On a personal level, what separates the iPhone from Android handsets?

Posted May 01, 2012 at 2:26 am in Threads > Opinions

This is a subjective topic, in many ways. It’s hardly a new one, but I’m curious nonetheless.

Obviously one can argue the technical side of things; Android Handset X offers more power, a larger screen, a slimmer profile, etc.

Android as an OS offers more versatility, more customisability, and so on.

But what about the personal level? Emotion, design preferences both externally and in the OS, and, of course, previous experience and what that does to our perspective of certain brands.

I had an iPhone 3 before I moved to Android. And I loved it. But then, I’d never experienced Android and I knew very little about it.

The HTC Desire was my first Android phone, running 2.1.

Now, more than a year later, I’m onto the GS2 and I love it, but I’m also eagerly awaiting the arrival of the GS3.

Despite my generally pleased experience, I don’t feel any particular brand loyalty, either to Android or to a particular handset makers.

In my opinion, both platforms have offered advantages and disadvantages across the spectrum of the user experience.

I’ve at times found iOS infuriatingly basic, and at other times I’ve been incredibly frustrated at Google for creating an environment that allows handset makers and carriers to have their way with the needs of gadget enthusiasts.

I’ve long hated the flood of very interest apps on iOS that either never come to Android, or take forever to arrive. That situation is improving, but it’s still incredibly frustrating.

So, I got to wondering today; what keeps me with Android? The iPhone 5 and iOS 6 are on the way. If it’s a handsome device and a solidly improved platform, could I go back? Obviously it will never be as ‘open’ as Android, but does it now offer enough to keep me happy?

My only grievances with iOS at this point are;

- I find it much easier and faster to delete individual words or small groups of words with the aftermarket SwiftKey keyboard on Android. Haven’t seen an appealing option on iOS yet, with the default being simply “double tap to select a word, then hit backspace.” – that’s not a slow process, but certainly it’s slower and more steps than with Swiftkey.

- the Gmail app is better on Android, by far (as you’d expect), and both my personal and work email are all done through Gmail, so this is a major factor for me. However, Sparrow now appears to be a very solid alternative on iOS.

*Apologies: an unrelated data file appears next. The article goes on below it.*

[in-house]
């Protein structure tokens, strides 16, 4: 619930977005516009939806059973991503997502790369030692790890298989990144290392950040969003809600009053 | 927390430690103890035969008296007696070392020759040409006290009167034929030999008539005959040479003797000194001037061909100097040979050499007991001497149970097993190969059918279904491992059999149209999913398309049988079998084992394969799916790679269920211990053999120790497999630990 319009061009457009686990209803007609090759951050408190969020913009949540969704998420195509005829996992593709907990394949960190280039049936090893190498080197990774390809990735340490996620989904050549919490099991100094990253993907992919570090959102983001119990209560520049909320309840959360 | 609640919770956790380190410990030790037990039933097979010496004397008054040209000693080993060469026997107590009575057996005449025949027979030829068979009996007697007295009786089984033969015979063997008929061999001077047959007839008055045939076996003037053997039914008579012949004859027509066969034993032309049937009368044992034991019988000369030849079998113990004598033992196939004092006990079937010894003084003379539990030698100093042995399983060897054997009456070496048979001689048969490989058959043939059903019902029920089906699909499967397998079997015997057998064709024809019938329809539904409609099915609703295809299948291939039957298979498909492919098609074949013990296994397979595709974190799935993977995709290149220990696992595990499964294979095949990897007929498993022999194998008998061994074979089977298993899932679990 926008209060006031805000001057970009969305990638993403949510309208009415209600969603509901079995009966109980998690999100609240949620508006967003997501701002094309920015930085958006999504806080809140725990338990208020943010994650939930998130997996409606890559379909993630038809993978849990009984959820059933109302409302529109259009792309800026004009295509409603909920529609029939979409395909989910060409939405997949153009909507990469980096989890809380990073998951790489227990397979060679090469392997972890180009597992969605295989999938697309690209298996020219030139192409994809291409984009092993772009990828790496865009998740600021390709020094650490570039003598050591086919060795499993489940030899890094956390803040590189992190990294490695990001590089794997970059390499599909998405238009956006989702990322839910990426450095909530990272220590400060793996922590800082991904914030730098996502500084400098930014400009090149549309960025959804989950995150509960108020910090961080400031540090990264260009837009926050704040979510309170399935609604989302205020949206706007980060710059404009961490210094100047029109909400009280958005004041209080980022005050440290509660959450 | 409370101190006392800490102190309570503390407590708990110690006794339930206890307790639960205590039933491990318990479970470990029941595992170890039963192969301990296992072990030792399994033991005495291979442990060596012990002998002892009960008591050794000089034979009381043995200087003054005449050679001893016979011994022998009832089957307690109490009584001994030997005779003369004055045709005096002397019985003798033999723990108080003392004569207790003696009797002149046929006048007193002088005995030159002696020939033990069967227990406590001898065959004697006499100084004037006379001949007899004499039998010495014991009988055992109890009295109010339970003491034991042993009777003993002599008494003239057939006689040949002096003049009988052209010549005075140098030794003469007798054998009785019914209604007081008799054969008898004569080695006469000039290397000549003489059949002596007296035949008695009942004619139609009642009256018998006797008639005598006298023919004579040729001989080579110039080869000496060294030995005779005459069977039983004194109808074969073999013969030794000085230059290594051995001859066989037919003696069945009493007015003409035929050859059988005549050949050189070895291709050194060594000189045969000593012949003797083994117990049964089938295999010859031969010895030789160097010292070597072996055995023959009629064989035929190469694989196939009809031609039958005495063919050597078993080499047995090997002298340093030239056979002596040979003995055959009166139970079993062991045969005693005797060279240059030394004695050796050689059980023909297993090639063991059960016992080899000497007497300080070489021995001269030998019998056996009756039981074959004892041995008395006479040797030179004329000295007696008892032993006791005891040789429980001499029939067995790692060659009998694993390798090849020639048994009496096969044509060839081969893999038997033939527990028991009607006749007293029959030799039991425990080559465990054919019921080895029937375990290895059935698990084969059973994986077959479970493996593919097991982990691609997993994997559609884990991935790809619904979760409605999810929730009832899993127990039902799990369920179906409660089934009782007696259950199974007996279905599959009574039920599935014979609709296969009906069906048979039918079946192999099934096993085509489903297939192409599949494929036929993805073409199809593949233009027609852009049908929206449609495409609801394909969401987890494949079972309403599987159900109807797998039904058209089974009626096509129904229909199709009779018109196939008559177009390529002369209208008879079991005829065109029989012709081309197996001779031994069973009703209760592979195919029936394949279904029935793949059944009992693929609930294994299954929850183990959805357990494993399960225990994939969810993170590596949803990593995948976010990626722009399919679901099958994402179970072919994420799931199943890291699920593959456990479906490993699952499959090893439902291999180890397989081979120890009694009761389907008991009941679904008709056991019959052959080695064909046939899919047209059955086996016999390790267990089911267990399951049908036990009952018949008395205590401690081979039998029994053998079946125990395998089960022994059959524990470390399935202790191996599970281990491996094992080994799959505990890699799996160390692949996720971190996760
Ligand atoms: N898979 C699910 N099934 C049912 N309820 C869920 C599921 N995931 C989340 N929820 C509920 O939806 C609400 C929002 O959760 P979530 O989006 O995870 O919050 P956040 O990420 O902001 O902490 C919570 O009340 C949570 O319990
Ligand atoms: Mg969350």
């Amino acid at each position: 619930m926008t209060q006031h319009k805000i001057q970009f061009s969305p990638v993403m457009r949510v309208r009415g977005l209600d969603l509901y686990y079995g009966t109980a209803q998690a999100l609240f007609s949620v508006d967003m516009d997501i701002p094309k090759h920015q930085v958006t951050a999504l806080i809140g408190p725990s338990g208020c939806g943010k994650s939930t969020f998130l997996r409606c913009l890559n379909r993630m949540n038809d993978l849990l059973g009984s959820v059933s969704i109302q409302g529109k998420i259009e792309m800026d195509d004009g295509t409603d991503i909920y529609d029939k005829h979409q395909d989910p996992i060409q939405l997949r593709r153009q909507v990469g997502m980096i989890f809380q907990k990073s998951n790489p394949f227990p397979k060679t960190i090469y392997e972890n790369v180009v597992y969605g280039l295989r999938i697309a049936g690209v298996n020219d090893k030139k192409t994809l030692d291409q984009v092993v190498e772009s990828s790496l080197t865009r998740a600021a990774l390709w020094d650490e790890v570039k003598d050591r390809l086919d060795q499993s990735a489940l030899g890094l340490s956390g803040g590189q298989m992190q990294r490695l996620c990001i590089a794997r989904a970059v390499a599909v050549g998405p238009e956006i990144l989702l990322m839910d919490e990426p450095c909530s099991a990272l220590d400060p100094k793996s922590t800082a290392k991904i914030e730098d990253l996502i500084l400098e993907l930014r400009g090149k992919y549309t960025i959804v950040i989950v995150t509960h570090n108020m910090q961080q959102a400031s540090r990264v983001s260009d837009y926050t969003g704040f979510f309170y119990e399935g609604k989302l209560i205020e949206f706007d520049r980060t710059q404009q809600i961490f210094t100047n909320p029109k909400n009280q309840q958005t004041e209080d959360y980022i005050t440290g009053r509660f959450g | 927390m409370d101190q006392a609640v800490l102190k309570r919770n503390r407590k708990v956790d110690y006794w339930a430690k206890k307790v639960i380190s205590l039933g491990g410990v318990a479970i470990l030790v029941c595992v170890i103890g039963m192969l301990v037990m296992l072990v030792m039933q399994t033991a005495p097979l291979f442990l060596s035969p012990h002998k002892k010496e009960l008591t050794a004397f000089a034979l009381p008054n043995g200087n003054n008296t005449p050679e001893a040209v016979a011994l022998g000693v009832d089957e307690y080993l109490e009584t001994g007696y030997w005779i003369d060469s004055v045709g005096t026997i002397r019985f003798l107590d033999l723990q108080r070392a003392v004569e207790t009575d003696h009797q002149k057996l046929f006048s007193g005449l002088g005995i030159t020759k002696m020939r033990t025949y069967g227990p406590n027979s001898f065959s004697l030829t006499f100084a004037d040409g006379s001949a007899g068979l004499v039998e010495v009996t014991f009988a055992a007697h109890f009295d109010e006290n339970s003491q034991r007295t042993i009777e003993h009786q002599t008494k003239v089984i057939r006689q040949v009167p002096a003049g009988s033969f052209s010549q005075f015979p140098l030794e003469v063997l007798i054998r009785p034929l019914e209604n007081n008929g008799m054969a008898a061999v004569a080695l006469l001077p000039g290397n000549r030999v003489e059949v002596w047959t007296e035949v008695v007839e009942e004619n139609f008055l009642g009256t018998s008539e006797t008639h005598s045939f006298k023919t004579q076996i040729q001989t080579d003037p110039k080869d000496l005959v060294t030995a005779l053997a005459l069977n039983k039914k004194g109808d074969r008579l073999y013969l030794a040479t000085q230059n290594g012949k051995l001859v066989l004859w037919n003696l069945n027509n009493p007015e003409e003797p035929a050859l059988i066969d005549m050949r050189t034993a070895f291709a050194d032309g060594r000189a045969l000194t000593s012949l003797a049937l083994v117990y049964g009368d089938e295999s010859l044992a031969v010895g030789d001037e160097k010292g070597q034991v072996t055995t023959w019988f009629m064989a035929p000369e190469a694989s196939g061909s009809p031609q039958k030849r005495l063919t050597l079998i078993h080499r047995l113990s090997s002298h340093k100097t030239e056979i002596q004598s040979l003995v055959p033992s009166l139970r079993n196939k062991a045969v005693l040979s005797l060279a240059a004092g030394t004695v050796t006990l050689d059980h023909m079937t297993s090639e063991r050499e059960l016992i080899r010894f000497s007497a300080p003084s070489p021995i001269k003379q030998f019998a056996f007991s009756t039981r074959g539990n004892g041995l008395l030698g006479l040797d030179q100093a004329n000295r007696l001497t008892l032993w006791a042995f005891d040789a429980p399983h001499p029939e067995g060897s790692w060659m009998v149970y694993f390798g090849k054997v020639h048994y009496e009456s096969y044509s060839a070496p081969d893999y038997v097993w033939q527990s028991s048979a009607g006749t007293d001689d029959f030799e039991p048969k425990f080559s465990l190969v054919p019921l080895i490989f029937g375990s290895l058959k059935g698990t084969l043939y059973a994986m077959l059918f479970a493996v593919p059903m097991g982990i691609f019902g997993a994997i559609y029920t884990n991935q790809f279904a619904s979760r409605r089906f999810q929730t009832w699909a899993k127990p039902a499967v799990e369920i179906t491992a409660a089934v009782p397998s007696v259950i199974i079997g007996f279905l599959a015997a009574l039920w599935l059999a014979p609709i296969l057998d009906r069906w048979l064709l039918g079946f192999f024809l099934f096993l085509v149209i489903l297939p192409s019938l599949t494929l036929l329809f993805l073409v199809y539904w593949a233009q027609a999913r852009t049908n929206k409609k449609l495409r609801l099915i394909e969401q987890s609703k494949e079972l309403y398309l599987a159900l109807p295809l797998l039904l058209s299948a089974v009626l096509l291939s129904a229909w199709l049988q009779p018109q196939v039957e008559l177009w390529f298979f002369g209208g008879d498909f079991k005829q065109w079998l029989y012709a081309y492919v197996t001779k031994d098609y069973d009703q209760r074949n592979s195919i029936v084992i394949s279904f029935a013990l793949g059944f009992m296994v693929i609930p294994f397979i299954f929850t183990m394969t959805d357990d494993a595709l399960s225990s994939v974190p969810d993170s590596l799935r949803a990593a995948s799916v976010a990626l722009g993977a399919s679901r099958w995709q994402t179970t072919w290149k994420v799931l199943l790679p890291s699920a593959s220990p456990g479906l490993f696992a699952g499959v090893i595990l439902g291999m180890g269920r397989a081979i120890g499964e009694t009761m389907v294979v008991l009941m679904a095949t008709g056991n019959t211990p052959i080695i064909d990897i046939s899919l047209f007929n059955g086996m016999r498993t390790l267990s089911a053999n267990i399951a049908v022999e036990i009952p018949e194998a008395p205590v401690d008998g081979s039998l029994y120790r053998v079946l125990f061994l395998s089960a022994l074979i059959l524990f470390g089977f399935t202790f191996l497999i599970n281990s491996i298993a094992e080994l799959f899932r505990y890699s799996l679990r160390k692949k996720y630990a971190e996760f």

- Google Docs is better on Android by far. Incredible features, particularly the collaborative elements. A lot of my personal and work docs are through Google Docs, and I’d rather use the dedicated app than the mobile interface, or any of the third-party apps I’ve seen so far.

- Fast access to controls for wifi, bluetooth, brighteness, etc – but these are all easily achievable on iOS with either that clever bookmarklets workaround, or through jailbreaking.

- Screen size. Any time I pick up my girlfriend’s 4S, I’m annoyed with what now feels like a very small screen. If I had to return to the iPhone, I’d get used to it again, but I certainly do like the larger screen on my GS2. Mind you, the screen on the Galaxy Nexus is too big, IMO.

- File management. This isn’t a major one, but I do love knowing that I’ve got a shitload of ePub files on my phone, and I can simply navigate to any of the files and email them to a friend. “Have you read Book X? No? I’ll email it through now, just a sec.” – that sort of portable computer-like experience is very nice, even if it’s just from a “knowing I can do it but rarely needing it” perspective. Obviously dropbox is one workaround for iOS, but it’s not quite the same.

And that’s about it. I love Android, but I’m not a diehard. I came from iPhone, I could go back to the iPhone, and one day I could just as easily return to Android.